a Leeds headteacher has warned that pupils’ self-confidence is being drastically undermined as controversial SATs test results were published yesterday
National figures released by the Department for Education showed that 40 per cent of pupils in England failed to meet the Government’s expected standard in reading, writing and maths.
However, 61 per cent managed to hit the target, up from 53 per cent in 2016.
But Jo Fiddes, headteacher at Five Lanes Primary School, in Wortley, which ran confidence-boosting sessions for pupils ahead of this year’s tests, said she agreed with with teaching union leaders, who say results should be “taken with a pinch of salt”.
She said: “The end of the SATs process means that all children, aged 11, will be given a score. Some children will have worked hard and have a positive result, others will have worked equally hard but will face disappointment. Being judged in this way will have no bearing on their future learning, but may impact negatively on their sense of self-worth.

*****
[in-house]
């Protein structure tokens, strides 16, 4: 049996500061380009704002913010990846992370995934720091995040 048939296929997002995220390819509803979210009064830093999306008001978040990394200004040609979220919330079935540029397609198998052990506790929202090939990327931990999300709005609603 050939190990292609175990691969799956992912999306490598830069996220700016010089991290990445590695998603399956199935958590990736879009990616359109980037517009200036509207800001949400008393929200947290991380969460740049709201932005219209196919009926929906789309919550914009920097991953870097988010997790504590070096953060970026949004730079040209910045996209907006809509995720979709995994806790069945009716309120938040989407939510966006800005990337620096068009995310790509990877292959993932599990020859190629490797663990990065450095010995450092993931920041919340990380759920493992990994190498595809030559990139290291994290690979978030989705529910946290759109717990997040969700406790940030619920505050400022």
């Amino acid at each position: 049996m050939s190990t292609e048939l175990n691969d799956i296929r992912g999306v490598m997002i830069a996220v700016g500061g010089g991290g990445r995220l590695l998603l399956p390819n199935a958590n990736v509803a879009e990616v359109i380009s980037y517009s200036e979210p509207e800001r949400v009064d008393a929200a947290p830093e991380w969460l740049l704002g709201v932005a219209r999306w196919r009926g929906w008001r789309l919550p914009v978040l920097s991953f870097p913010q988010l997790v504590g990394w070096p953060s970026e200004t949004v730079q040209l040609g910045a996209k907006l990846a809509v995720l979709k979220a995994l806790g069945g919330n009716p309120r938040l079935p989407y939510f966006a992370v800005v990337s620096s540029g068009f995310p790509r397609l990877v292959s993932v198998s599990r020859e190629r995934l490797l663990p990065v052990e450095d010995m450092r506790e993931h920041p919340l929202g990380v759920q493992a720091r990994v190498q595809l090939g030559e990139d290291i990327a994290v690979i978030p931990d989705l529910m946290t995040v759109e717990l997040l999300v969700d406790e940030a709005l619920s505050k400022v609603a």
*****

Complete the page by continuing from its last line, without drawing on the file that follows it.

“The nature of these tests and the weight put upon them by the school inspection regime has resulted in the narrowing of the school curriculum. This is inevitable when this methodology underpins the measurement of school performance. A score is not a true reflection of a child’s worth.”
This year’s cohort was the second to sit new tougher tests in line with a new national curriculum introduced in 2014. Last year, the percentage of Leeds primary school leavers making the grade fell to 58 per cent from 78 per cent in 2015. The results are used by the Government to measure primary schools’ success, in league tables. Mrs Fiddes, who praised her pupils for doing well this year, which meant “Ofsted will stay away”, added: “The Government changes the pass mark every year depending on what message it wants to send out.”